The 3 Best Books On Environmental Stewardship

Environment on July 30th, 2013 2 Comments

Cradle to Cradle: Remaking the Way We Make Things, by William McDonough and Michael Braungart.

Biomimicry: Innovation Inspired by Nature, by Janine Benyus

The Upcycle: Beyond Sustainability–Designing for Abundance, by William McDonough and Michael Braungart.

The Vocation of The Intellectual: James Sire Explains What I Do For A Living

Religion on July 29th, 2013 2 Comments

For most of my career, people who work for churches and Christian ministries have never understood what it is I actually do for a living as an academic and research fellow. James Sire, however, gets it. I wish I could put the following quote as a disclaimer in everything I write so that those who work in ministries and in the church world understand why I do what I do. Here are his profound words:

An intellectual is one who loves ideas, is dedicated to clarifying them, developing them, criticizing them, turning them over and over, seeing their implications, stacking them atop one another, arranging them, sitting silent while new ideas pop up and old ones seem to rearrange themselves, playing with them, punning with their terminology, laughing at them, watching them clash, picking up the pieces, starting over, judging them, withholding judgment about them, changing them, bringing them into contact with their counterparts in other systems of thought, inviting them to dine and have a ball but also suiting them for service in workaday life. A Christian intellectual is all of the above to the glory of God.” -James Sire, Habits of the Mind: Intellectual Life as a Christian Calling

Forging Men For The Kingdom: Legacy Conference 2013 Slides

Masculinity, Religion on July 25th, 2013 No Comments

Track: Manhood
[Thursday, 10:15am-12:15pm]
Forging Men for the Mission of the Kingdom
-Anthony Bradley (@DrAntBradley)

This workshop unpacks the biblical themes in stages of development from being a boy to becoming a God-made, Jesus-conformed man. We will explore God’s design for developing men during the following stages: initiation and transformation, determination, the consolidation men as warriors, kings, and artists, the development of men as lovers, leadership development, and men as community sages. We will pay particular attention to the ways in which wounds and spiritual warfare can sabotage what God intends for men of the Kingdom along the way.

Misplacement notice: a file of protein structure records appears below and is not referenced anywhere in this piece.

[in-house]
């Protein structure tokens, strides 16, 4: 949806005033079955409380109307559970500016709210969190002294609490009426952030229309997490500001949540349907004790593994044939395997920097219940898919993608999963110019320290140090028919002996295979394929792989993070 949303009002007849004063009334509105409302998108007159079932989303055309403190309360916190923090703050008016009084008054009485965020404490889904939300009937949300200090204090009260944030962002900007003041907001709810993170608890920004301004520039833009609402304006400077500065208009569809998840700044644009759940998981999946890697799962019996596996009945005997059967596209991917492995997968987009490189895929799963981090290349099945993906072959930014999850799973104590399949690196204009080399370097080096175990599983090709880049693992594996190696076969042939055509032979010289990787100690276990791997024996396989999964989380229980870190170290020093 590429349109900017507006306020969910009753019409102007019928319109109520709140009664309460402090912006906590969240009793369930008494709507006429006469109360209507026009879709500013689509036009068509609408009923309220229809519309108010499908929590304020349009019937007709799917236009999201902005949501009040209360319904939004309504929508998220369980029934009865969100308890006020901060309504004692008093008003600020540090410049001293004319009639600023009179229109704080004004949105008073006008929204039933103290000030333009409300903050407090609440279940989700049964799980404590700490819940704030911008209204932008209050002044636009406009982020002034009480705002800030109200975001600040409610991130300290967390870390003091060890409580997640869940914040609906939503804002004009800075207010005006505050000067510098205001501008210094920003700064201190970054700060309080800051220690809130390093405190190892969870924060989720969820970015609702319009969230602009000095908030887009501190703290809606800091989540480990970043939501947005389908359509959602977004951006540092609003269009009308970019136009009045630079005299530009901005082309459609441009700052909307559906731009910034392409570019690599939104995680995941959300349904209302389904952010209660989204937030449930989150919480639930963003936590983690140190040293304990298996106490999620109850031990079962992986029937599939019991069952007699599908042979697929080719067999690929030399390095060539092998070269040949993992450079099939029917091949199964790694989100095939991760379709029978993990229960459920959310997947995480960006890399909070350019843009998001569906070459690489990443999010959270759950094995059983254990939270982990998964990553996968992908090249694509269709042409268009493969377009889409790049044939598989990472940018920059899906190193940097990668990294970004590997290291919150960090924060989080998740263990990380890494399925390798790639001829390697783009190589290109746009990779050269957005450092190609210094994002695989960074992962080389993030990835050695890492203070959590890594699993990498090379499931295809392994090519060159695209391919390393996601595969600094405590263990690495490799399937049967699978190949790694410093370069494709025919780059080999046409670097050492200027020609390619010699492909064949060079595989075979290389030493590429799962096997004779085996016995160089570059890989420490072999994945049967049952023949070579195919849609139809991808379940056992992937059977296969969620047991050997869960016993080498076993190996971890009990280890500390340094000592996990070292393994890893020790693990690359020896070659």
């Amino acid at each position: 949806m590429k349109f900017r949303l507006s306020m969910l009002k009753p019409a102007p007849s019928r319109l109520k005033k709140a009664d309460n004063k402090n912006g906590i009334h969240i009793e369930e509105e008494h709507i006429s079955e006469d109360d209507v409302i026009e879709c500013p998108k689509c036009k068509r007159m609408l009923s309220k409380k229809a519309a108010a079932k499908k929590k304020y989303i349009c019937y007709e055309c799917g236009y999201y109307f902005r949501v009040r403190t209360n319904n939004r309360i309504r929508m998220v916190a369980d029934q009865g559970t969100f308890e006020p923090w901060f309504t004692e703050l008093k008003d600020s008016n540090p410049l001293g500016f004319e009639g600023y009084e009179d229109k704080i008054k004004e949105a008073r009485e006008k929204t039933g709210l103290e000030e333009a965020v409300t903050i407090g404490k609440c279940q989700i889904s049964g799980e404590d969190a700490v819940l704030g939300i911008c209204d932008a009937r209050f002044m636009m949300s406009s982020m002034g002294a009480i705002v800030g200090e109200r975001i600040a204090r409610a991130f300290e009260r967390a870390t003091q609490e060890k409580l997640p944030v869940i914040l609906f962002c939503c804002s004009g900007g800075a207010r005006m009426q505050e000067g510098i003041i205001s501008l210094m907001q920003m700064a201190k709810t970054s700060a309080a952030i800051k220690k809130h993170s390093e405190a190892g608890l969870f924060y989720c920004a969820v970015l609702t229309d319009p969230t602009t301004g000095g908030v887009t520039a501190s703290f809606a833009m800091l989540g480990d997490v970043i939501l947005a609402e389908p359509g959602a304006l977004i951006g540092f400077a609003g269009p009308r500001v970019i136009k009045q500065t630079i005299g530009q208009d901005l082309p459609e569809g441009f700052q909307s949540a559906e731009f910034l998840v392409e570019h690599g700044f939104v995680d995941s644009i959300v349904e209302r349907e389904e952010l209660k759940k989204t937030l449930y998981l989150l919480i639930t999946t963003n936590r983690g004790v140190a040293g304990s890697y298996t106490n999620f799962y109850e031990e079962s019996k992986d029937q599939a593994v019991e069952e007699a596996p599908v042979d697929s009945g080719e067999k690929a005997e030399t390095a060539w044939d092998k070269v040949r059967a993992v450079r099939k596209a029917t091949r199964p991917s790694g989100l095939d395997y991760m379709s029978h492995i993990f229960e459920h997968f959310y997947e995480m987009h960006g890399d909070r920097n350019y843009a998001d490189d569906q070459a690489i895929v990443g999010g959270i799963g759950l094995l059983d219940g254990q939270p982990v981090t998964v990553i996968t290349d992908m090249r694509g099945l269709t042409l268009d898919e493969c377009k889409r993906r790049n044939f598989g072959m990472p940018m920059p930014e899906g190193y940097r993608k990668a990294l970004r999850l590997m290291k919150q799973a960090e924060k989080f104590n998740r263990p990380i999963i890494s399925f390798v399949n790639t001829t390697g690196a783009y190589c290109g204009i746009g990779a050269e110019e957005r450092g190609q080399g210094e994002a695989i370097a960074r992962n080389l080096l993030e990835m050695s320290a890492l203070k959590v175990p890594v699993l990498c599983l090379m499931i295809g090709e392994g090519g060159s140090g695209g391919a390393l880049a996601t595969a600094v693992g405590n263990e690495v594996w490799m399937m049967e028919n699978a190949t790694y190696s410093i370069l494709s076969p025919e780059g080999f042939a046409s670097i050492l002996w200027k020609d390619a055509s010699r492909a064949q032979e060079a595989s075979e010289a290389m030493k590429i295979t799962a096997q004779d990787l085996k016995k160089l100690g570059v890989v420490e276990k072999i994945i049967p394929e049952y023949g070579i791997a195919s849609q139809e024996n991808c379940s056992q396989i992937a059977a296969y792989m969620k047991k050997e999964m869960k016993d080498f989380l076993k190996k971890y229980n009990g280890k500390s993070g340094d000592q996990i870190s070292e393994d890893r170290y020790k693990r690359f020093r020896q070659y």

The Power Point slides: ForgingMen.Legacy.Summer2013

POTUS is right about the black experience

Politics on July 20th, 2013 2 Comments

President Obama is right in his reminding America what it means to be black in America. I spent several years being called the “N” word and racially slurred by Calvinists and some in the PCA. You can read about my experience here.

Like the President said, “those sets of experiences informs” how we talk about race. He is 100% correct.

I was recently in the midwest at a conference in a 5-star hotel (wearing a suit, BTW) and I walked up to an elevator with a blonde, white woman. When the elevator doors open to go up I walked on the elevator alone. She just stood there. I even stood there and held the door for a second. Then I was remind of regular watching of women in NYC clutch their purses when I walk by. It is what it is.

How Evangelicals Can Learn About the Black Experience

Uncategorized on July 20th, 2013 No Comments

A white evangelical recently asked me if there were any “Christian books” to help him learn about the black experience. My recommendation was to skip the books and actually have some black friends as peers (esp. from the the black church tradition) and the kind that won’t allow you to rest in your socio-cultural assumptions (i.e., they will call you out). There is nothing more powerfully challenging than to be in a friendship with someone from a different culture. You can’t learn about another culture from within your tribe. You have to leave it to learn. I also suggested becoming members of a black church and being minorities for once. Part of the privilege of being white (esp. a white evangelical) is that you can live your life avoiding peer and professional relationships with people of color, blacks and Latinos do not have that option.

But if you need a book to move things along start here.

What do evangelicals mean by “cultural engagement?”

Religion on July 18th, 2013 20 Comments